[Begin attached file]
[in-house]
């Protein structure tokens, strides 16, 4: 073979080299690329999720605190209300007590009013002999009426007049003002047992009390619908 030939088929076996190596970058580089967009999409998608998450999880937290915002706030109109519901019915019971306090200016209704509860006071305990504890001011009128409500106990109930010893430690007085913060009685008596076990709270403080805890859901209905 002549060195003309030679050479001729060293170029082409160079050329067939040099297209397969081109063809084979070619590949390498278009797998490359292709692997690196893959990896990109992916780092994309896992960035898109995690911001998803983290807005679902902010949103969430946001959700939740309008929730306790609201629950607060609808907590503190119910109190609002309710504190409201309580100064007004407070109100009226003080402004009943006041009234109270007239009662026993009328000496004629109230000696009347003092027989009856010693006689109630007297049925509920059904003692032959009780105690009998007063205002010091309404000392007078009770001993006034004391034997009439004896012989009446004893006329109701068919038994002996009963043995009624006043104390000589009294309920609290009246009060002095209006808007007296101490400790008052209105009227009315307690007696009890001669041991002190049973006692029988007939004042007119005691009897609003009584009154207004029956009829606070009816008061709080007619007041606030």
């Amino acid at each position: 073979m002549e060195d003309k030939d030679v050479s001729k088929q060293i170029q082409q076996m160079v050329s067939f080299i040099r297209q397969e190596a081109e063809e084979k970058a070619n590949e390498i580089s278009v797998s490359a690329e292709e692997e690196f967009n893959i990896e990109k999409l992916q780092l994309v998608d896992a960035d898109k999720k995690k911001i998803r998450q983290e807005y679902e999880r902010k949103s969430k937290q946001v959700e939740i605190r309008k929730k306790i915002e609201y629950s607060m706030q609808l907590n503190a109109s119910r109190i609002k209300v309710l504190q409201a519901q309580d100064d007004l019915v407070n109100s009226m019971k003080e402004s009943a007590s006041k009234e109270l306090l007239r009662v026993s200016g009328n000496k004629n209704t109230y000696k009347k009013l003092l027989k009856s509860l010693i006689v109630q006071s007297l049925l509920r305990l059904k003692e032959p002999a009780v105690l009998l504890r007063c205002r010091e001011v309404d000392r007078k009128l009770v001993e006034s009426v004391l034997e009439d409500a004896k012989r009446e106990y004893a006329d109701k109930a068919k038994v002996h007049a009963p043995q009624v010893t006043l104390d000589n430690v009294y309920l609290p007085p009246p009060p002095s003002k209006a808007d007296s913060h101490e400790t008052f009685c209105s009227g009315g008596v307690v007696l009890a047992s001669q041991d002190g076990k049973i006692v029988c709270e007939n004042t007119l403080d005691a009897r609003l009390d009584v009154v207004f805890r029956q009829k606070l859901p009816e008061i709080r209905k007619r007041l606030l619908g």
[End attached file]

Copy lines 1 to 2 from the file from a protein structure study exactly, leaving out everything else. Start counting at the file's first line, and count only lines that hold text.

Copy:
[in-house]
């Protein structure tokens, strides 16, 4: 073979080299690329999720605190209300007590009013002999009426007049003002047992009390619908 030939088929076996190596970058580089967009999409998608998450999880937290915002706030109109519901019915019971306090200016209704509860006071305990504890001011009128409500106990109930010893430690007085913060009685008596076990709270403080805890859901209905 002549060195003309030679050479001729060293170029082409160079050329067939040099297209397969081109063809084979070619590949390498278009797998490359292709692997690196893959990896990109992916780092994309896992960035898109995690911001998803983290807005679902902010949103969430946001959700939740309008929730306790609201629950607060609808907590503190119910109190609002309710504190409201309580100064007004407070109100009226003080402004009943006041009234109270007239009662026993009328000496004629109230000696009347003092027989009856010693006689109630007297049925509920059904003692032959009780105690009998007063205002010091309404000392007078009770001993006034004391034997009439004896012989009446004893006329109701068919038994002996009963043995009624006043104390000589009294309920609290009246009060002095209006808007007296101490400790008052209105009227009315307690007696009890001669041991002190049973006692029988007939004042007119005691009897609003009584009154207004029956009829606070009816008061709080007619007041606030």